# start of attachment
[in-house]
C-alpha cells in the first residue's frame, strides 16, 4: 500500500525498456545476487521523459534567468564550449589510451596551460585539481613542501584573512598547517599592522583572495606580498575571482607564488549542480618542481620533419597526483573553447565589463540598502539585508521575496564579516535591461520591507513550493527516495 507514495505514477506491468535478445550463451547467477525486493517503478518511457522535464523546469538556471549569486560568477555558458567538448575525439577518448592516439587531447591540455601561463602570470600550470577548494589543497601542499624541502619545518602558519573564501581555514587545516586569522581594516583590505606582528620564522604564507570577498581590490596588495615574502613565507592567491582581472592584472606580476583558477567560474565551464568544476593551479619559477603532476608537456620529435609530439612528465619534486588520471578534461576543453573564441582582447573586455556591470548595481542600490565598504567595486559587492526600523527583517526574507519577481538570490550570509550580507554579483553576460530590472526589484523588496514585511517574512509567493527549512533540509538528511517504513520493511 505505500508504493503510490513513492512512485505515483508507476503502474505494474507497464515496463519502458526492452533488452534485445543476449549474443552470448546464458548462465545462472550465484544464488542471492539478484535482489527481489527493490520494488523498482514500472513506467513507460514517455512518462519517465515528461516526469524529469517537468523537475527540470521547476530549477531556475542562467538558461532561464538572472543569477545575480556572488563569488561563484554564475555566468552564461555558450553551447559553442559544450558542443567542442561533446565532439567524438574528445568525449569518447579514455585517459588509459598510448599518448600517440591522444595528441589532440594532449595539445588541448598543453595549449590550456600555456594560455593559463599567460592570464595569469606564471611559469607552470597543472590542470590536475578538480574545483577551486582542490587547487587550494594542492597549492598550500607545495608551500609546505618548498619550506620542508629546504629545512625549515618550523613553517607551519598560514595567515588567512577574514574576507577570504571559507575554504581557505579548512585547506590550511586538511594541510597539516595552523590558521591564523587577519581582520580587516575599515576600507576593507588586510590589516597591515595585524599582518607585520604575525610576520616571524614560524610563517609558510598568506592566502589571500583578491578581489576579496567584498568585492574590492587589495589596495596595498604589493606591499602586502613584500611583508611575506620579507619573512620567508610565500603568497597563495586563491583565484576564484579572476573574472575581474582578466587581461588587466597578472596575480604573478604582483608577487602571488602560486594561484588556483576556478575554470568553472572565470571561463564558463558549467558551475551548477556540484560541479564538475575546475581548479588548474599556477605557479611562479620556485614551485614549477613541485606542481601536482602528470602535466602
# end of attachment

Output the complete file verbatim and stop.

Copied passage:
[in-house]
C-alpha cells in the first residue's frame, strides 16, 4: 500500500525498456545476487521523459534567468564550449589510451596551460585539481613542501584573512598547517599592522583572495606580498575571482607564488549542480618542481620533419597526483573553447565589463540598502539585508521575496564579516535591461520591507513550493527516495 507514495505514477506491468535478445550463451547467477525486493517503478518511457522535464523546469538556471549569486560568477555558458567538448575525439577518448592516439587531447591540455601561463602570470600550470577548494589543497601542499624541502619545518602558519573564501581555514587545516586569522581594516583590505606582528620564522604564507570577498581590490596588495615574502613565507592567491582581472592584472606580476583558477567560474565551464568544476593551479619559477603532476608537456620529435609530439612528465619534486588520471578534461576543453573564441582582447573586455556591470548595481542600490565598504567595486559587492526600523527583517526574507519577481538570490550570509550580507554579483553576460530590472526589484523588496514585511517574512509567493527549512533540509538528511517504513520493511 505505500508504493503510490513513492512512485505515483508507476503502474505494474507497464515496463519502458526492452533488452534485445543476449549474443552470448546464458548462465545462472550465484544464488542471492539478484535482489527481489527493490520494488523498482514500472513506467513507460514517455512518462519517465515528461516526469524529469517537468523537475527540470521547476530549477531556475542562467538558461532561464538572472543569477545575480556572488563569488561563484554564475555566468552564461555558450553551447559553442559544450558542443567542442561533446565532439567524438574528445568525449569518447579514455585517459588509459598510448599518448600517440591522444595528441589532440594532449595539445588541448598543453595549449590550456600555456594560455593559463599567460592570464595569469606564471611559469607552470597543472590542470590536475578538480574545483577551486582542490587547487587550494594542492597549492598550500607545495608551500609546505618548498619550506620542508629546504629545512625549515618550523613553517607551519598560514595567515588567512577574514574576507577570504571559507575554504581557505579548512585547506590550511586538511594541510597539516595552523590558521591564523587577519581582520580587516575599515576600507576593507588586510590589516597591515595585524599582518607585520604575525610576520616571524614560524610563517609558510598568506592566502589571500583578491578581489576579496567584498568585492574590492587589495589596495596595498604589493606591499602586502613584500611583508611575506620579507619573512620567508610565500603568497597563495586563491583565484576564484579572476573574472575581474582578466587581461588587466597578472596575480604573478604582483608577487602571488602560486594561484588556483576556478575554470568553472572565470571561463564558463558549467558551475551548477556540484560541479564538475575546475581548479588548474599556477605557479611562479620556485614551485614549477613541485606542481601536482602528470602535466602